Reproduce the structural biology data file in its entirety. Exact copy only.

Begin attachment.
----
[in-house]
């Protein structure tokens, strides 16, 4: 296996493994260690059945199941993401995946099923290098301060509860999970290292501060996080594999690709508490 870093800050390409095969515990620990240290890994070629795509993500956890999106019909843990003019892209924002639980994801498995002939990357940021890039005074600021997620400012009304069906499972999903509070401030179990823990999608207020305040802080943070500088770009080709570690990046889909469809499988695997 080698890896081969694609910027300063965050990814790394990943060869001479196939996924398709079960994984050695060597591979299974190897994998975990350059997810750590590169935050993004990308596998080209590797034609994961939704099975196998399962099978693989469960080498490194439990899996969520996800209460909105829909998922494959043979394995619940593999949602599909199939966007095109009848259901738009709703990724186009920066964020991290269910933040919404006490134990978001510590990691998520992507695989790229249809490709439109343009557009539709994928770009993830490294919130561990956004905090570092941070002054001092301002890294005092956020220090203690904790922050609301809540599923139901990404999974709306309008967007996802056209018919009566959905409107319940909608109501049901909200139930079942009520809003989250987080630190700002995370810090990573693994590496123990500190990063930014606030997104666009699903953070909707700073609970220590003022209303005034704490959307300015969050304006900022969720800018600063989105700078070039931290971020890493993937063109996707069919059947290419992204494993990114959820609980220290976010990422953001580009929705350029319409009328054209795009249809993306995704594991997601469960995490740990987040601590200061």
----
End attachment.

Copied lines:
[in-house]
């Protein structure tokens, strides 16, 4: 296996493994260690059945199941993401995946099923290098301060509860999970290292501060996080594999690709508490 870093800050390409095969515990620990240290890994070629795509993500956890999106019909843990003019892209924002639980994801498995002939990357940021890039005074600021997620400012009304069906499972999903509070401030179990823990999608207020305040802080943070500088770009080709570690990046889909469809499988695997 080698890896081969694609910027300063965050990814790394990943060869001479196939996924398709079960994984050695060597591979299974190897994998975990350059997810750590590169935050993004990308596998080209590797034609994961939704099975196998399962099978693989469960080498490194439990899996969520996800209460909105829909998922494959043979394995619940593999949602599909199939966007095109009848259901738009709703990724186009920066964020991290269910933040919404006490134990978001510590990691998520992507695989790229249809490709439109343009557009539709994928770009993830490294919130561990956004905090570092941070002054001092301002890294005092956020220090203690904790922050609301809540599923139901990404999974709306309008967007996802056209018919009566959905409107319940909608109501049901909200139930079942009520809003989250987080630190700002995370810090990573693994590496123990500190990063930014606030997104666009699903953070909707700073609970220590003022209303005034704490959307300015969050304006900022969720800018600063989105700078070039931290971020890493993937063109996707069919059947290419992204494993990114959820609980220290976010990422953001580009929705350029319409009328054209795009249809993306995704594991997601469960995490740990987040601590200061």